Spinning a Yarn?

June 11, 2014
gloriaku
Documentary, Experimental, Film
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Spinning Title

 

The new short, “Spinning a Yarn?” is a transcendental journey. As the unusual protagonist, a silkworm, spins a yarn about his fellow kind’s regrets, an unexpected parallel strikes surprisingly close to home.

I had a pleasure to film it last year in Muang Thee, Isaan (Thailand) and it was only possible thanks to help of those amazing people:

- Joy Pasakanon and the whole Pasakanon family
- Goob Gift (Gip) and her family
- JJ Harrison
- Brandon James
- Weavers from Ban Tha Sawang
- Richie Bennett

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The film is not yet available online as it now on it’s festival circuit. “Spinning a Yarn?” has already won a grand award at the Faces of Wisdom Film Festival in Helsinki.

Official Selection:
- Faces of Wisodm Film Festival, Finland (April 2014) – Grand Prize Winner
- Long Beach Indie, USA (August, 2014)
- Avvantura Zadar International Film Festival, Croatia (August, 2014)
- Seoul international Extreme-Short Image and Film Festival, South Korea (September, 2014)
- Film Fest Granada, Spain (October, 2014)
- Festival de Cine Rural Arica Nativa, Chile (October, 2014)
- BOGOSHORTS, Colombia (December, 2014)
- Eastern Breeze International Film Festival, Canada (May, 2015)

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Director/DP/Editor/Producer: Gloria Kurnik

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// Camera : Canon 5d Mark II
// Lenses : Canon 100 f2.8 IS, Canon 17-40 f4
// Editing/Grading : After Effects, Premiere Pro

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Living the Love – Documentary about Thaipusam

February 28, 2014
gloriaku
Documentary, Film, Video
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thaipusam red 2 def 4

 

Every religion has its culture of atonements and vows. Bigger the wish or deeper the gratitude, more eager is the follower to undertake an arduous and grueling journey. A Christian would walk miles on his knees out of faith. A Buddhist would prostrate and crawl on her stomach to gain her inner peace. A Muslim would self-flagellate to convey his sorrow while a Hindu would renounce the things she loves most out of devotion. But some take it even further.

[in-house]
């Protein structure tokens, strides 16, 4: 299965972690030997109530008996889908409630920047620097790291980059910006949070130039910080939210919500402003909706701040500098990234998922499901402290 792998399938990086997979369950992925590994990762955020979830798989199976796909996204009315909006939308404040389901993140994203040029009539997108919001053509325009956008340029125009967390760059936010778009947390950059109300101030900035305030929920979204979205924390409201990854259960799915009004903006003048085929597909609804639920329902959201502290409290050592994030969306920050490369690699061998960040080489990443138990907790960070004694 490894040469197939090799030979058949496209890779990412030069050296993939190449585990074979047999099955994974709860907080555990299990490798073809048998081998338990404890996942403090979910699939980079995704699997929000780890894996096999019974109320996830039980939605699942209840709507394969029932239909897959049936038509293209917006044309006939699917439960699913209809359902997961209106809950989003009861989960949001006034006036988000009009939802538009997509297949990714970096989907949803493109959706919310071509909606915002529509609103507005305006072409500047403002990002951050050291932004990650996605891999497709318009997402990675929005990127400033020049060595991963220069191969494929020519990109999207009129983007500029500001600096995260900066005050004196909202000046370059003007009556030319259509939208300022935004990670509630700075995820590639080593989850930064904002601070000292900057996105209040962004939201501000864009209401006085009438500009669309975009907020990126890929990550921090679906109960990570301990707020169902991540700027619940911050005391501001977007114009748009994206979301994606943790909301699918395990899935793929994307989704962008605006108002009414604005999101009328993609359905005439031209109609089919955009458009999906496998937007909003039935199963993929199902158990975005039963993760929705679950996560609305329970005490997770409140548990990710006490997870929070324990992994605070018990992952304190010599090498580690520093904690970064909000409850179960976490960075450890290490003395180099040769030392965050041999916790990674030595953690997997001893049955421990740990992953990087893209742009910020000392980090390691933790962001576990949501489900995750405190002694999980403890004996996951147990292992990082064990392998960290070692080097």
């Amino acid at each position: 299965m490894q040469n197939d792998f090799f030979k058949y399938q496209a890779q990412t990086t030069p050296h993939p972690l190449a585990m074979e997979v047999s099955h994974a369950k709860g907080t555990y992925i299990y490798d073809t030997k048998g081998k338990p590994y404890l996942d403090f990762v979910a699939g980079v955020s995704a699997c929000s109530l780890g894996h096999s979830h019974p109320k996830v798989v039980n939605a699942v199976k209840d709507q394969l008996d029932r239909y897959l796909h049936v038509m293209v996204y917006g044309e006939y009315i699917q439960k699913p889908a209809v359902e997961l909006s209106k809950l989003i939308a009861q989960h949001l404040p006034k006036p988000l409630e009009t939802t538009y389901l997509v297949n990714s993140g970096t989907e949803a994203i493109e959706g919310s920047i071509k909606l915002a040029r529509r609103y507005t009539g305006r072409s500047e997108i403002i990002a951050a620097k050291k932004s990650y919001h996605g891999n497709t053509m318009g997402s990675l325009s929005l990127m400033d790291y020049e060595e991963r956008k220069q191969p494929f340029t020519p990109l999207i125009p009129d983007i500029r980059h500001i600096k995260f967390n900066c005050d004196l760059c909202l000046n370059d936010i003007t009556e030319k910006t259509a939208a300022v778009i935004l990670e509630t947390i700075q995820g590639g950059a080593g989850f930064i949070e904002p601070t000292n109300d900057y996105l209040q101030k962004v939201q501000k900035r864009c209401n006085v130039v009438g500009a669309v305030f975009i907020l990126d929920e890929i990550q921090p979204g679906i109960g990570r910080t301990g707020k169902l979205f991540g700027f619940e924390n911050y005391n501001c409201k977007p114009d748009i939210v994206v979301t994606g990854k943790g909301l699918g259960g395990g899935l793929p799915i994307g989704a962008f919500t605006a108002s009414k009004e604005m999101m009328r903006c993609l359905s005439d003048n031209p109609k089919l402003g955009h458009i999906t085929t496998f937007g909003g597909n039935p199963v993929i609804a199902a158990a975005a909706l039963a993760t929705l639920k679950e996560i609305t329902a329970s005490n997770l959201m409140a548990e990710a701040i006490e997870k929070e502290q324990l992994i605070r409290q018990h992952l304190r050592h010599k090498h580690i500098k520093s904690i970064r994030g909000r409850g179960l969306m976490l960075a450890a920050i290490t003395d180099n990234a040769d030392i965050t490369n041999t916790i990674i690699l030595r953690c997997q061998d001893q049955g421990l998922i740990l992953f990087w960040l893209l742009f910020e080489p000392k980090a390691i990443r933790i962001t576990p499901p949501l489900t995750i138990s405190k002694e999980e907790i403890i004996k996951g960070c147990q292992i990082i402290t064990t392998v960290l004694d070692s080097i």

Piercing the body out of faith is a custom in most of the older religions. Though it may induce fear, doubt and anxiety, it is also associated with a certain sense of mysticism and spirituality. I witnessed Thaipusam – the magical Hindu festival where devotees in a state of trance, painlessly carry offerings and symbols of faith in the form of heavy burdens (milk pots, kavadi, karagam) and/or have a range of intriguing attachments hooked to their body. But beyond the images of unbelievable crowds and fanfare, I also witnessed love, trust and devotion merging into an expression of faith through self-sacrifice. For many, Thaipusam is all about the flourish and the obscure customs. For many tourists, it is the defining evidence of the unique multi-cultural life in Malaysia. For many amateur photographers, it’s one of those places where you capture that ‘one’ unforgettable picture.

For me it’s a story of love. I decided to capture this event through the eyes of a couple – a, married childless couple who apart from their love for their God have been loving each other for 9 long years. It’s a personal story and a personal journey…

karagam red 2 def

kavadi red 2 def

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Greatest thanks to the people without whom the production of this video wouldn’t be possible: Malliga, Murugan, Paulius, Sayan, Chris, Ragu and Durai.

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// Director/DP/Editor: Gloria Kurnik

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// Camera : Canon 7d, Canon 5d Mark II
// Lenses : Canon 24mm 1.4, Canon 50 1.8
// Editing/Grading : Premiere Pro
// Music : Karma Groove from jewelbeat.com

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For postcards and posters, check out the project on behance.

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